Post on 25-Mar-2016
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DESCRIPTIONClipping from Holidays for Couples Autumn 2008
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Thailand's Tropical Koh Samui
Drive Southern NSWRediscover the Gold Goast
Gorgeous Weekend RetreatsNew Zealand's South lsland
Holidaying with your beloved and
seven fearsome carnivores may not be
everyones idea of a getaway, but Roderick
Eime discovers this wild experience may
just give you both a new outlook on life.
The cry came out from somewhere in the long grass; Lokus brought down a buffalo! and I grabbed my camera and charged off into the bush with Paul, my guide. Still wheezing and my chest pounding, I came upon the scene, the cub I had been playing with only yesterday had a full grown water buffalo by the neck, the poor beast writhing noisily in Lokus powerful grip.
Were at Masuwe Lodge, a few clicks from the township of Victoria Falls, near the Zimbabwian/Zambian border. A safari lodge in this part of Africa is no headline news, but Masuwe has a few special attractions that make it very special indeed. Lokuthula (Loku for short) and Langa are brothers, just 15 months old and nearing graduation to the next phase of their rehabilitation program. The pair are two of seven African lions currently at the lodge, housed in a special section adjacent the accommodation where they are pampered by a team of African Lion and Environmental Research Trust (ALERT) volunteers. ALERT is a non-governmental, not-for-profi t organisation dedicated to rehabilitating and releasing wild lions after an intensive program of training and acclimatisation.
Visitors to Masuwe Lodge have access to a wide range of regular activities that include elephant-back safaris, walking safaris and game drives either at
the lodge itself or in the nearby Zambezi National Park. The permanent tented accommodation is described as African living at its most luxurious, but frankly thats a bit of a stretch. The tents are certainly comfortable, spacious and decorated in a tasteful big game/Out of Africa theme that clearly sets the scene, but Cond Naste Gold List they are not.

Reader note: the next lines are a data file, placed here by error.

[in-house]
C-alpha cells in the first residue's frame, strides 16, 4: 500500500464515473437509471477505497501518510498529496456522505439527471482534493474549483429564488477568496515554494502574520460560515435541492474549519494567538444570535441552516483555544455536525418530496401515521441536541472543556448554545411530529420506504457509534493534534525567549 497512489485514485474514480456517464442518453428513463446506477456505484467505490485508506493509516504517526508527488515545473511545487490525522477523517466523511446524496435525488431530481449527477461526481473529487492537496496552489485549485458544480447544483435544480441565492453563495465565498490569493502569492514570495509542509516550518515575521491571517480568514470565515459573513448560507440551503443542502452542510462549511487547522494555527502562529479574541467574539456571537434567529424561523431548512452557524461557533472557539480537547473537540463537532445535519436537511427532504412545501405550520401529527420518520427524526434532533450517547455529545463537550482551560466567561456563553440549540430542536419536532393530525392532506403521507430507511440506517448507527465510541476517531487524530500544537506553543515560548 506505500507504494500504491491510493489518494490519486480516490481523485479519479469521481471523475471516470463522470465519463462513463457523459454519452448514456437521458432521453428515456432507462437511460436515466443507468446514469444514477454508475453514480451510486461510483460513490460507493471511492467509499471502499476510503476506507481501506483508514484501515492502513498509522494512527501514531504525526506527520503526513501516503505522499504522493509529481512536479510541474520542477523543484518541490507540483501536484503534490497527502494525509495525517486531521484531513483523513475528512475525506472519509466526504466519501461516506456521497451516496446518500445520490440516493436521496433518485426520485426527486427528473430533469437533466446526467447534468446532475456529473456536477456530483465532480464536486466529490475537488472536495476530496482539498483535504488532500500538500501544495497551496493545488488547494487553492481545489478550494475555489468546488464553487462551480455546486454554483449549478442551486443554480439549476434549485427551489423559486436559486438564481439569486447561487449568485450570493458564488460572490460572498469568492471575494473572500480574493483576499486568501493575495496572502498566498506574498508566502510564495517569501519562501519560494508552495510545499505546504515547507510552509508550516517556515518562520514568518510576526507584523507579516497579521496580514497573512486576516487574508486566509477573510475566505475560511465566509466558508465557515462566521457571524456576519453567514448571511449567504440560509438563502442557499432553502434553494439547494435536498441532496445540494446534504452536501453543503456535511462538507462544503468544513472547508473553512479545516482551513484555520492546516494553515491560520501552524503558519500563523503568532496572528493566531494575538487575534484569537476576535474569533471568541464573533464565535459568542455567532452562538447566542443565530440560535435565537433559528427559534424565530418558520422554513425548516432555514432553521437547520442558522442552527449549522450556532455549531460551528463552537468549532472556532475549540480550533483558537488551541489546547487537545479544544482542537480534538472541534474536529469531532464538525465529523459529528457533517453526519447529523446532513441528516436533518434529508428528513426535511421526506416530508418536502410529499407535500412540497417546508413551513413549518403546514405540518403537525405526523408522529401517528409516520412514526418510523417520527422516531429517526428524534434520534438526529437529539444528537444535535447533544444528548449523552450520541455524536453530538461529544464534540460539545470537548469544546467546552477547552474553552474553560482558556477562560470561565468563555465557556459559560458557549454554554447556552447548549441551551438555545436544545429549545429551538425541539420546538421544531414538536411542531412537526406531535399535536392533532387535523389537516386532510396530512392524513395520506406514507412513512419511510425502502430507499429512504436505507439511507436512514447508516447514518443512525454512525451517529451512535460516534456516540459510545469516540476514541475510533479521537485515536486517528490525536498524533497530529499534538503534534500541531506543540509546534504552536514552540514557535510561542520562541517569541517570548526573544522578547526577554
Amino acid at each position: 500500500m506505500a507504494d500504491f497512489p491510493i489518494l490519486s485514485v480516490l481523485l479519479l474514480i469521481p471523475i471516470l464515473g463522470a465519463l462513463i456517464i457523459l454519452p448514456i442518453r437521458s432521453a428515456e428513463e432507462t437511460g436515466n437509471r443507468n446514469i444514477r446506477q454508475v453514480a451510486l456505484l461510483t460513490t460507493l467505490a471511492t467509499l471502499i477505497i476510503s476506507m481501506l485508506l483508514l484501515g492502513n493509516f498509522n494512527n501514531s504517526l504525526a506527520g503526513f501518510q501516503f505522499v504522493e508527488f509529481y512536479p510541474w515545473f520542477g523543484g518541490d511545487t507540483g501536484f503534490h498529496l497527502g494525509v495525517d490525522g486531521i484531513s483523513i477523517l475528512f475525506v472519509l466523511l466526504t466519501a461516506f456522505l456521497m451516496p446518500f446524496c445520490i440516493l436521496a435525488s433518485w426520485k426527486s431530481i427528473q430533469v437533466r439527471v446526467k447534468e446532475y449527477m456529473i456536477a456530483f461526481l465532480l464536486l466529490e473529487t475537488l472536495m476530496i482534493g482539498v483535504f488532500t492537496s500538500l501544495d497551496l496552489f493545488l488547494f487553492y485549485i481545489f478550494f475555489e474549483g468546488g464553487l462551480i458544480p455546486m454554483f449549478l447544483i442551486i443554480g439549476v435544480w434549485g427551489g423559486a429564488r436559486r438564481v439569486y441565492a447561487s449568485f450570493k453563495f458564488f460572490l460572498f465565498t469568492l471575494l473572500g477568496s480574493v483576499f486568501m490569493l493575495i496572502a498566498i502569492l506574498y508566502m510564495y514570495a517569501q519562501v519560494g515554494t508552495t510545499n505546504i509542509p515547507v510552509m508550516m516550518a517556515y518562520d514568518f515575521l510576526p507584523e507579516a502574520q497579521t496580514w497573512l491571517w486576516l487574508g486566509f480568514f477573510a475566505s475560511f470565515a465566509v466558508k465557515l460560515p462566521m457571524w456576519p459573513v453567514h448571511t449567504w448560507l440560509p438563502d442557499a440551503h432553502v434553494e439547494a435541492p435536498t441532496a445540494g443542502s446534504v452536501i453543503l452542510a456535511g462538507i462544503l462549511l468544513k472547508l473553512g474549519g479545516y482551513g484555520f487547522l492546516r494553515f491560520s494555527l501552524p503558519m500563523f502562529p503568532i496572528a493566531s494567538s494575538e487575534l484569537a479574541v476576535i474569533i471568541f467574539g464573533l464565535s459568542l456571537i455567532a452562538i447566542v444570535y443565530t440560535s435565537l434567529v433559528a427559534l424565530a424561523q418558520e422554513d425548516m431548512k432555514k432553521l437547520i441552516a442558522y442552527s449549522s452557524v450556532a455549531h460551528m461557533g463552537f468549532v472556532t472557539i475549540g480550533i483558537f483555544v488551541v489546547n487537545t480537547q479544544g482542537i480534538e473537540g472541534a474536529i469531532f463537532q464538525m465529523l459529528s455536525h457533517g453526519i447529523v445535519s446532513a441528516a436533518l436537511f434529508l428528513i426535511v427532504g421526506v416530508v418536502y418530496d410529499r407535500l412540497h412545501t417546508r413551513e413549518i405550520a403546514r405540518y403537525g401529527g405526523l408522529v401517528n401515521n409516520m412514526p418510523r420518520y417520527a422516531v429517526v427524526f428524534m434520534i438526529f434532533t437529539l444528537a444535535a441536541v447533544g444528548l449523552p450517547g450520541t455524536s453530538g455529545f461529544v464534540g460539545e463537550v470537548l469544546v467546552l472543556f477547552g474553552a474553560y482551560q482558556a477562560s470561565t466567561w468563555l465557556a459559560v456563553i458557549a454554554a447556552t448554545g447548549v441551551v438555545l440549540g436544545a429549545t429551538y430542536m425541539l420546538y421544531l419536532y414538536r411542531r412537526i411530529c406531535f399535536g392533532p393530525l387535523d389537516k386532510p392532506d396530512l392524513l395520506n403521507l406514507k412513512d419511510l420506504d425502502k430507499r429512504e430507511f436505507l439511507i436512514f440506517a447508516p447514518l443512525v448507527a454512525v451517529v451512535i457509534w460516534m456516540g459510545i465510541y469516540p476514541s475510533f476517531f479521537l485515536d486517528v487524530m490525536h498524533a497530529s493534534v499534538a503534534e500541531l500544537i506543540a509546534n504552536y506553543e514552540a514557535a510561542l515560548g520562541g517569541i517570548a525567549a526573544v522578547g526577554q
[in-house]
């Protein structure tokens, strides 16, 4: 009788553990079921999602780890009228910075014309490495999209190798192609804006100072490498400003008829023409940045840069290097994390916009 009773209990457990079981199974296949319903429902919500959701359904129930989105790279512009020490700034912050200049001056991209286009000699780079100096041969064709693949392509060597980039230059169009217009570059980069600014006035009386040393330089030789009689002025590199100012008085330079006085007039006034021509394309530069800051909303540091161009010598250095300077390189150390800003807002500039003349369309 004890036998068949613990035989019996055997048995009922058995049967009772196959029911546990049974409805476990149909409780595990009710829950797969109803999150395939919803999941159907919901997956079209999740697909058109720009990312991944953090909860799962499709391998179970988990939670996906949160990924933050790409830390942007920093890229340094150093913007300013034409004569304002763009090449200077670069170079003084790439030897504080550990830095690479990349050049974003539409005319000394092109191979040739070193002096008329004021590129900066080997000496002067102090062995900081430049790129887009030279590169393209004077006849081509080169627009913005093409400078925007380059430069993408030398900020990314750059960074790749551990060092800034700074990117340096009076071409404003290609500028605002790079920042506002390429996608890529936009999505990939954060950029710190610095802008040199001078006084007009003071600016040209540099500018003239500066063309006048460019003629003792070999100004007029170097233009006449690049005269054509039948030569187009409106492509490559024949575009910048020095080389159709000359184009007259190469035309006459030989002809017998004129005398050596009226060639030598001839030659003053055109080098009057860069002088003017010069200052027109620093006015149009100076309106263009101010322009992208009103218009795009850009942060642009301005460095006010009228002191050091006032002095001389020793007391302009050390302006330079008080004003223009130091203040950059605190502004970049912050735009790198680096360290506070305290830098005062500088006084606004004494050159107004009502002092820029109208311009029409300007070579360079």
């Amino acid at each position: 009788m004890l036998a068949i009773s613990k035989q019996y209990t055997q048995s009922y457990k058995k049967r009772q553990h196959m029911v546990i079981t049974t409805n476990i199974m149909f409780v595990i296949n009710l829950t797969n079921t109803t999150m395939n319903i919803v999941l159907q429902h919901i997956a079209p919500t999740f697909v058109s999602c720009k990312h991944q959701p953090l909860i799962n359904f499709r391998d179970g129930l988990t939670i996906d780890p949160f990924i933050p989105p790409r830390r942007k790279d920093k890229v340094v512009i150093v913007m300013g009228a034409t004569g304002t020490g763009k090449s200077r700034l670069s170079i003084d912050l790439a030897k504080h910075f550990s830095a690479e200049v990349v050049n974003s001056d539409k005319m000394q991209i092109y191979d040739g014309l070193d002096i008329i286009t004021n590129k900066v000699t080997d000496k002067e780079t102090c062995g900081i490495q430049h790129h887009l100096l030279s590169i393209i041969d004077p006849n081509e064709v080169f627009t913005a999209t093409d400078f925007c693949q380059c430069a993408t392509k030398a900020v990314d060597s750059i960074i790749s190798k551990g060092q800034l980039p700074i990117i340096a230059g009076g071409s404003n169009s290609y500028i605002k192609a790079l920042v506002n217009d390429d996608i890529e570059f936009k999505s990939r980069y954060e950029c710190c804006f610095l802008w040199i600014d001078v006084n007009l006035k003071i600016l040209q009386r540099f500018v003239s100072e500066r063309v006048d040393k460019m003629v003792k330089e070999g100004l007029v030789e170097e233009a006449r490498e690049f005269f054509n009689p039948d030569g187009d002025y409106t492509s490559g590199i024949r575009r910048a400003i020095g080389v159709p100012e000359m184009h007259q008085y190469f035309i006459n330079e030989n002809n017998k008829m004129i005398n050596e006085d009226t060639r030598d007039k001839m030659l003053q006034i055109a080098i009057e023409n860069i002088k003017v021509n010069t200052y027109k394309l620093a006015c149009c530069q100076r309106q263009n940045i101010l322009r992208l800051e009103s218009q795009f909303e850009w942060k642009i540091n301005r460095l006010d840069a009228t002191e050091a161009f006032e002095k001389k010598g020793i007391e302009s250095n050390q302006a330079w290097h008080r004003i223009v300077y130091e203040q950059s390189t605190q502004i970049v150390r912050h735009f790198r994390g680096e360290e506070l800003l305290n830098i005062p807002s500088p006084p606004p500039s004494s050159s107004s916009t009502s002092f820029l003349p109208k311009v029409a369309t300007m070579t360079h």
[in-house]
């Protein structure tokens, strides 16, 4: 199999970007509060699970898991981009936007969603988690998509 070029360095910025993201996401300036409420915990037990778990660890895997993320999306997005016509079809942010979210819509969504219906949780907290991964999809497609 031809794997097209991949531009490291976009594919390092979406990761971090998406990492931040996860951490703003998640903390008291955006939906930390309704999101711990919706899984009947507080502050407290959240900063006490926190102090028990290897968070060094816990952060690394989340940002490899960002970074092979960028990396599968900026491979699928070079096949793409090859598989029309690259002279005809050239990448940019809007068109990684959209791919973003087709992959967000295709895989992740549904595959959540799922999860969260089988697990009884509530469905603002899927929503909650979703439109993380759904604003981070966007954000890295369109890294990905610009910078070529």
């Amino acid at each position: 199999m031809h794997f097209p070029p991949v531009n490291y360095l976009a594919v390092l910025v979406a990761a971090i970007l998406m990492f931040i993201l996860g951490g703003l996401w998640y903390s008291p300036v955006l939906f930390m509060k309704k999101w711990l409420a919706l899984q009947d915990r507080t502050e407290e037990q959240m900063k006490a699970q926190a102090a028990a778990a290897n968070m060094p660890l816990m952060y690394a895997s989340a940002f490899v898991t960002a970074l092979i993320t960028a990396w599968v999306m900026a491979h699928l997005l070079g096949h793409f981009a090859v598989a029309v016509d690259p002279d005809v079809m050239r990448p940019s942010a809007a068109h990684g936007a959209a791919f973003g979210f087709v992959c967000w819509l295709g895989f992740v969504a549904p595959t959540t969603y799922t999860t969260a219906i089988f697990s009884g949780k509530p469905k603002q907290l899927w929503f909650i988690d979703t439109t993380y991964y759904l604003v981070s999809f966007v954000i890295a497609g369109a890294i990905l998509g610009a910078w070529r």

As regular guests, we get a few hours of interaction with the lions and their volunteer keepers as they go about their daily routine. As an experience, the encounter is described by Bench International, the Australian agent, as Walk with Lions, but not to worry, as these are just cubs.
Before our encounter, Paul runs through a series of worst-case scenarios to prepare us. As our front line defence against these savage beasts we are each handed, not a double-barrelled shotgun or a metal-tipped lance, but a fl imsy twig that would barely manage as a fl y swatter.
If a lion charges you, says Paul earnestly, you must show no fear and point the stick at the ground and yell at him NO CUB! This complex ritual does nothing to reassure me.
But dont worry, he continues, they only want to play. But they play rough and have sharp claws, and we are very fragile yes?
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Our safety briefi ng completed, we begin our walk into the bush. After several minutes we reach a shaded clearing and lounging in confi dent repose are our two cubs. My heart misses a beat, probably several, as we are introduced to our new friends. Some cubs! At almost 100kg each, theyre about half grown and ready to start tearing into the other animals on the reserve.
Lisa, an ALERT volunteer supervisor, is leaning over one of the prostrate carnivores, her hand vigorously rubbing behind the ears, the animals head cocked back in ecstasy.
This is Langa and thats Lokuthula, Lisa informs us, they are 15-month-old brothers and weigh about 90kg about half their full grown weight.